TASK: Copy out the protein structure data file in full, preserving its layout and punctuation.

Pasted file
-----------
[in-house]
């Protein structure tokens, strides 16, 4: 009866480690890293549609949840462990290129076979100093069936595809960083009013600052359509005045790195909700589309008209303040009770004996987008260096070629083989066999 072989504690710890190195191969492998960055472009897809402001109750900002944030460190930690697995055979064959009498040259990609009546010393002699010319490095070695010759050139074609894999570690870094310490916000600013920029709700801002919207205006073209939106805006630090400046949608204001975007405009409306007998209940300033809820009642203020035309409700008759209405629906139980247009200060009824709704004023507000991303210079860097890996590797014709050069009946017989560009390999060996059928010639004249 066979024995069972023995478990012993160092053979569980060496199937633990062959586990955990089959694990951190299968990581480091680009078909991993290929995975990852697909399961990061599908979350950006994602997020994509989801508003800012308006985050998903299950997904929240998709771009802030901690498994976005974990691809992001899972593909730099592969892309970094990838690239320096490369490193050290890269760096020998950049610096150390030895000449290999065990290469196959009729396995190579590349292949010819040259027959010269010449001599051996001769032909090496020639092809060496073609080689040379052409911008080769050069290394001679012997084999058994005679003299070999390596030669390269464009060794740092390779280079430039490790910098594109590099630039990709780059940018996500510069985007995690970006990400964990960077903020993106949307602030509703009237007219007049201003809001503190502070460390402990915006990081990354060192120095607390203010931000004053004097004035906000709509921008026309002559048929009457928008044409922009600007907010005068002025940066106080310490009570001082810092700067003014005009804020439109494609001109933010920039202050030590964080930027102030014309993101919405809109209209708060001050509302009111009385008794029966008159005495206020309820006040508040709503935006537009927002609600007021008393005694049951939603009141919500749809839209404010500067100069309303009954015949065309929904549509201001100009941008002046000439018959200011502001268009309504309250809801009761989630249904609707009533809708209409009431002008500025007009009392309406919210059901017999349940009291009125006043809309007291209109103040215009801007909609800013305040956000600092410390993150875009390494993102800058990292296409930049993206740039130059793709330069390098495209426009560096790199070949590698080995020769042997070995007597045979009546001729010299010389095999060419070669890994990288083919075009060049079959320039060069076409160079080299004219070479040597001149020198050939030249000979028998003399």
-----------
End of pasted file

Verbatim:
[in-house]
């Protein structure tokens, strides 16, 4: 009866480690890293549609949840462990290129076979100093069936595809960083009013600052359509005045790195909700589309008209303040009770004996987008260096070629083989066999 072989504690710890190195191969492998960055472009897809402001109750900002944030460190930690697995055979064959009498040259990609009546010393002699010319490095070695010759050139074609894999570690870094310490916000600013920029709700801002919207205006073209939106805006630090400046949608204001975007405009409306007998209940300033809820009642203020035309409700008759209405629906139980247009200060009824709704004023507000991303210079860097890996590797014709050069009946017989560009390999060996059928010639004249 066979024995069972023995478990012993160092053979569980060496199937633990062959586990955990089959694990951190299968990581480091680009078909991993290929995975990852697909399961990061599908979350950006994602997020994509989801508003800012308006985050998903299950997904929240998709771009802030901690498994976005974990691809992001899972593909730099592969892309970094990838690239320096490369490193050290890269760096020998950049610096150390030895000449290999065990290469196959009729396995190579590349292949010819040259027959010269010449001599051996001769032909090496020639092809060496073609080689040379052409911008080769050069290394001679012997084999058994005679003299070999390596030669390269464009060794740092390779280079430039490790910098594109590099630039990709780059940018996500510069985007995690970006990400964990960077903020993106949307602030509703009237007219007049201003809001503190502070460390402990915006990081990354060192120095607390203010931000004053004097004035906000709509921008026309002559048929009457928008044409922009600007907010005068002025940066106080310490009570001082810092700067003014005009804020439109494609001109933010920039202050030590964080930027102030014309993101919405809109209209708060001050509302009111009385008794029966008159005495206020309820006040508040709503935006537009927002609600007021008393005694049951939603009141919500749809839209404010500067100069309303009954015949065309929904549509201001100009941008002046000439018959200011502001268009309504309250809801009761989630249904609707009533809708209409009431002008500025007009009392309406919210059901017999349940009291009125006043809309007291209109103040215009801007909609800013305040956000600092410390993150875009390494993102800058990292296409930049993206740039130059793709330069390098495209426009560096790199070949590698080995020769042997070995007597045979009546001729010299010389095999060419070669890994990288083919075009060049079959320039060069076409160079080299004219070479040597001149020198050939030249000979028998003399």